MACGREGORFirst of all, they're under the control of Pakistani military. They're very professionally controlled. But keep something else in mind. We're not the only people watching, and we're not the only people targeting those weapons. The Russians and the Indians also target them. It would be mass suicide for them to turn a nuclear warhead over to a so-called jihadist, and I think they understand that.
HIRSHI think Col. Macgregor is right about that. But I think the greatest fear in the U.S. national security intelligence apparatus about Pakistan is not that they would use a nuclear weapon against the United States -- that's unthinkable -- but that information about it and about the program or nuclear weapon materials could be secreted to a jihadi group. Again, there are jihadi sympathizers. The former head of the Pakistani nuclear program, you know, A. Q. Khan, led an entire black market network that he set up in which nuclear know-how and technology and equipment were passed around the world, including to North Korea, apparently. So that is the danger.
HIRSHThe danger is not so much that they would ever make use of such a weapon, which is part of their deterrent against India, but that information about it or materials or equipment from that program could be passed on to, you know, unsavory...
SCHEUERDiane, if I might say...
SCHEUERThe Pakistani -- the civilian Pakistani military or nuclear establishment has packed -- has passed to al-Qaida already all the information they need about how to use a nuclear weapon. The al-Qaida simply can't buy it. And I think the fear is -- and I agree with both of the other gentlemen that there's no real chance of the Pakistanis using it against us or giving it to anyone. But Pakistan is not far from the edge of collapse. And once there was some kind of a governmental collapse, all bets are off, I think, about how well those weapons could be protected, although the Pakistani military, I agree, is very professional. In a chaotic situation, well-organized groups always have an advantage, and it may well be that that's what we're worried about, that the chaos would give access.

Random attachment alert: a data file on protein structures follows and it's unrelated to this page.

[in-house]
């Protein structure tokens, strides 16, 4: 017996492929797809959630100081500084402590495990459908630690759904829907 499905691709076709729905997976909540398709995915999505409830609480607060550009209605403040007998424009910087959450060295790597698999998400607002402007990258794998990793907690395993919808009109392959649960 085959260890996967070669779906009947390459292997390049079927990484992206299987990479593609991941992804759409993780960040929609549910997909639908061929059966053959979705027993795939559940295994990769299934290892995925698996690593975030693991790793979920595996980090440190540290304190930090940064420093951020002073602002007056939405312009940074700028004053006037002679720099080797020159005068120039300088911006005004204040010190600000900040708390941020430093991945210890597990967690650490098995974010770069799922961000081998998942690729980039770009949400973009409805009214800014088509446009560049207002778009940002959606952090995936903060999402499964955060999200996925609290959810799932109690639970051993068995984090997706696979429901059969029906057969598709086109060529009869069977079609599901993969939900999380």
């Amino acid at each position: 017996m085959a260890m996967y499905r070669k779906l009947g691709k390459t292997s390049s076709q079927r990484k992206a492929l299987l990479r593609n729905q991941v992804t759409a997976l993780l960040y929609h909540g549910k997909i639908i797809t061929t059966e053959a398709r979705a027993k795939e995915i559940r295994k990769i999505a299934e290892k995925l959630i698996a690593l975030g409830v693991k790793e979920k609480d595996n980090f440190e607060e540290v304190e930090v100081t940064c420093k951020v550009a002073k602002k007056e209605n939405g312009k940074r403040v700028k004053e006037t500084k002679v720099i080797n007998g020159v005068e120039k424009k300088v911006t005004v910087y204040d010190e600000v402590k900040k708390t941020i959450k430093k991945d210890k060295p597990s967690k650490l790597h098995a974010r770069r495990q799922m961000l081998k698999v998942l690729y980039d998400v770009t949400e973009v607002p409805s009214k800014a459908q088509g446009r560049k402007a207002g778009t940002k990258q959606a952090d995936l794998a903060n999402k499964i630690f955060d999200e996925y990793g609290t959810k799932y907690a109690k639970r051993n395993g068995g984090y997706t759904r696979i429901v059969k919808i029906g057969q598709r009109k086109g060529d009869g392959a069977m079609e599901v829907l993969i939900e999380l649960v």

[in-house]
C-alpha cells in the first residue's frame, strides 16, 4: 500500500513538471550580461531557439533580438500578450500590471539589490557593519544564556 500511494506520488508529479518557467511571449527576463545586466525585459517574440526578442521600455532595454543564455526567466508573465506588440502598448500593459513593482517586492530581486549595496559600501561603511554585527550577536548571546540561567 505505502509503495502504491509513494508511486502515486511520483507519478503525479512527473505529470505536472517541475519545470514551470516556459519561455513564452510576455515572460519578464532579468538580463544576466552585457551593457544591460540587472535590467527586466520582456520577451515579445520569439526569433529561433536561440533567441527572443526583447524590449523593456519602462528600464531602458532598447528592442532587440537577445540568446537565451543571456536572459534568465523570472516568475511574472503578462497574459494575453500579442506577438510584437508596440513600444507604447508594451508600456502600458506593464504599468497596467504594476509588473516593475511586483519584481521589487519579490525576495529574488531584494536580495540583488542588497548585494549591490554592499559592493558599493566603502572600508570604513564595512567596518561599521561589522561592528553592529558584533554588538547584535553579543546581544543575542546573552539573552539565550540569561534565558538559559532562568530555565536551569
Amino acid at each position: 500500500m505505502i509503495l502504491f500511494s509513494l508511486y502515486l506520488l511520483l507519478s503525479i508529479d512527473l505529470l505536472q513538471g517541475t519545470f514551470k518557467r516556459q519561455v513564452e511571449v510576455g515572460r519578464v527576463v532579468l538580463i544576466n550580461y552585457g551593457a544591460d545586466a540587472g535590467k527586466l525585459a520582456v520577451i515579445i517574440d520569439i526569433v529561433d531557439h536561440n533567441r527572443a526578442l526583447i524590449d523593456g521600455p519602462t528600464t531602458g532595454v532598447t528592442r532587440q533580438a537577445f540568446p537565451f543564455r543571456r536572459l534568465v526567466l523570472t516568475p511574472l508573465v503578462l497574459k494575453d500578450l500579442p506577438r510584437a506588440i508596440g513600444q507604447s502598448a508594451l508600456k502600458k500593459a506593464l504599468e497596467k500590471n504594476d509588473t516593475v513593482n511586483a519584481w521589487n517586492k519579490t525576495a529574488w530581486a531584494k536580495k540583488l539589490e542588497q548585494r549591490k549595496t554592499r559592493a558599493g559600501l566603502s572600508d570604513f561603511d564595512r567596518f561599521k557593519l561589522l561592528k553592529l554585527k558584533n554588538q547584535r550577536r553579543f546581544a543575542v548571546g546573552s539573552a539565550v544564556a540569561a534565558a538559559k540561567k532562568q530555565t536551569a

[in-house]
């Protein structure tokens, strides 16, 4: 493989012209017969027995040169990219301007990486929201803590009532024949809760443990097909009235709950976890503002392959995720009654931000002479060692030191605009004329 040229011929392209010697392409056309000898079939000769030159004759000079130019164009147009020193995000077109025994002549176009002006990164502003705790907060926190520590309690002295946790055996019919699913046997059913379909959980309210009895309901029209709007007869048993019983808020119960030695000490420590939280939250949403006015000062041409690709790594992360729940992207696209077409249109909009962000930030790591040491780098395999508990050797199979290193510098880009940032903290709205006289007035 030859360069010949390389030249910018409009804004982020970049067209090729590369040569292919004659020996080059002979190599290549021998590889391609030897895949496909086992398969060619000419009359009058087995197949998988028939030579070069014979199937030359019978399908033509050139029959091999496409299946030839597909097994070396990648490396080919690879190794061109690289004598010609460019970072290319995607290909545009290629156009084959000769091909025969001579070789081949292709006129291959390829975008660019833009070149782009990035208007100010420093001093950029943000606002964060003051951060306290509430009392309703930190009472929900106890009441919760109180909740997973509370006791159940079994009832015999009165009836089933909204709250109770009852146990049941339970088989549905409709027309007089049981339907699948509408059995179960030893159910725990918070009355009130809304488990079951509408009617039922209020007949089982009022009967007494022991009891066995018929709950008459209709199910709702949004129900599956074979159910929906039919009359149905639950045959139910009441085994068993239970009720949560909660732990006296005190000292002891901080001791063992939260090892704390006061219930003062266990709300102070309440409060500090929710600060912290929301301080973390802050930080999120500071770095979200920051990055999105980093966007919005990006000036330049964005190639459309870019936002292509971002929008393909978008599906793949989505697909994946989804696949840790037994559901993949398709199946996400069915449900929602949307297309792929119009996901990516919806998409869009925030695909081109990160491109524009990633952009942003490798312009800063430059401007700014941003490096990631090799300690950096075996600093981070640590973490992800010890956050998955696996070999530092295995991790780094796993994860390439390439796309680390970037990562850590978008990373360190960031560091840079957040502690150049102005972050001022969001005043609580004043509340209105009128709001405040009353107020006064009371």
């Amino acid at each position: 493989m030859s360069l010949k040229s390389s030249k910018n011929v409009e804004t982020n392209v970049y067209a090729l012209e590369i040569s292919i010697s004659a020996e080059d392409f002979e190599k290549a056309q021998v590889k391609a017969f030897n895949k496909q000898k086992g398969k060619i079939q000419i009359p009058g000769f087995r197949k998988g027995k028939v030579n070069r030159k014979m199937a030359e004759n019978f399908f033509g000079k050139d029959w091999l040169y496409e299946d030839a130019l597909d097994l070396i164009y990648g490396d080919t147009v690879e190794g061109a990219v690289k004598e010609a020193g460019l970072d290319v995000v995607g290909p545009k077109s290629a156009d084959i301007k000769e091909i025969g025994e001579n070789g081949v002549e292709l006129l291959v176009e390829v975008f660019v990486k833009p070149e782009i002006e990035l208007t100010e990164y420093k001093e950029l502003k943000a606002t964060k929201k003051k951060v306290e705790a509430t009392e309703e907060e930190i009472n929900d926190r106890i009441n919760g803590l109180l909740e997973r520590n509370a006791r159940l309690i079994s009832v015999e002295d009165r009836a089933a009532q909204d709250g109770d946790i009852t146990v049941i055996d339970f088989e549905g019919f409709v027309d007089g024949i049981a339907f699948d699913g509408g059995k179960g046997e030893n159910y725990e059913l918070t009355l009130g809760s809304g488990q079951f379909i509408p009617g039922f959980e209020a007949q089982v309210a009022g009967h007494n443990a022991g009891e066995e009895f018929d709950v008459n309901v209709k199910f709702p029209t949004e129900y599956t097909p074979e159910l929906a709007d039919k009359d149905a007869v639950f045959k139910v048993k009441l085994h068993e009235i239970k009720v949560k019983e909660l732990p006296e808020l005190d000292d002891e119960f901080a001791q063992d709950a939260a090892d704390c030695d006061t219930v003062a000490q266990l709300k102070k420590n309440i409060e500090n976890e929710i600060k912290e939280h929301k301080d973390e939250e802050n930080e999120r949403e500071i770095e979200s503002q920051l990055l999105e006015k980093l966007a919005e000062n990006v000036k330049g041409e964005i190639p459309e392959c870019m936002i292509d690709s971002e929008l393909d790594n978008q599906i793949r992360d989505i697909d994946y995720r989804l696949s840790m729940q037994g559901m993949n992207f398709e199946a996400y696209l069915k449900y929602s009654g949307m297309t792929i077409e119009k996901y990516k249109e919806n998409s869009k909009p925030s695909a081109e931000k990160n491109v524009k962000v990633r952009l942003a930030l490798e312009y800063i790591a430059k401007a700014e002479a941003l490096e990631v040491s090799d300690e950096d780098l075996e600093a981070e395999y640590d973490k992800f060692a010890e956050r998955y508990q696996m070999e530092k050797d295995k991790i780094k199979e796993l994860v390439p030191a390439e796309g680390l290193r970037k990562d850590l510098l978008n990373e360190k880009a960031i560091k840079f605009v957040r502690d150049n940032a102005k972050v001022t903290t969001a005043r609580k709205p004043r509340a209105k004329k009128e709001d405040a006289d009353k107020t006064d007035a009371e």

REHMAnd, Michael Scheuer, could a stronger al-Qaida emerge from all this? And, if so, who would be its leader?
SCHEUERWell, let me say, Diane, that I think that somehow we've missed a little bit of growth since 2001. Bin Laden had always planned not to live to see the end of the war. He had written several times and spoken about it that this would be a generational struggle. And in the last four or five years, his organization has been dispersed, whereas on 9/11, we had been facing a threat only or primarily from Pakistan in terms of planning, training and launching operations. They now have a slice of Pakistan -- a slice of Afghanistan. They have a good position in Pakistan. They're in Yemen and Somalia. They're growing -- regrowing strength in Iraq. They're in the Levant. The Israelis say they're in Gaza. And they're in North Africa and Somalia.
SCHEUERSo the expansion of the organization, geographically, has been striking since 9/11. And I think the number -- certainly, the number of jihadists in the field fighting us or the allies or other governments is much greater today than it was at 9/11. So it's a pretty big organization with pretty big allies.
REHMFormer CIA analyst, Michael Scheuer, and you're listening to "The Diane Rehm Show." At the same time, Col. Macgregor, you've seen the so-called Arab Spring. So how does that figure in to the spreading of al-Qaida and its influence considering the popular uprisings?
MACGREGORWell, the frustration that you see across the Arab world is rooted in many, many years of bad government. This rests on the foundation of widespread corruption, the worst kind of nepotism, but it's also a reflection of a very dysfunctional culture. This is a region of the world that has missed modernization almost completely. You know, we take for granted our experience -- the Renaissance, the Reformation, the Enlightenment, the French Revolution, the Industrial Revolution -- all of these things that had produced modern society in Europe and the United States. Those things were absent from the Arab world.
MACGREGORSo you're dealing with people who are burdened with social pathologies that have roots 1,000 years ago. They're tribalized. They're fragmented. They're divided. And there is no easy solution. And it doesn't necessarily mean that it will lead to liberal democracy in the short run either, that you could very well end up with various kinds of authoritarian regimes, some of which are sympathetic to al-Qaida and some of which are not. But the notion that this is a burgeoning democratic movement, I think, is very misleading.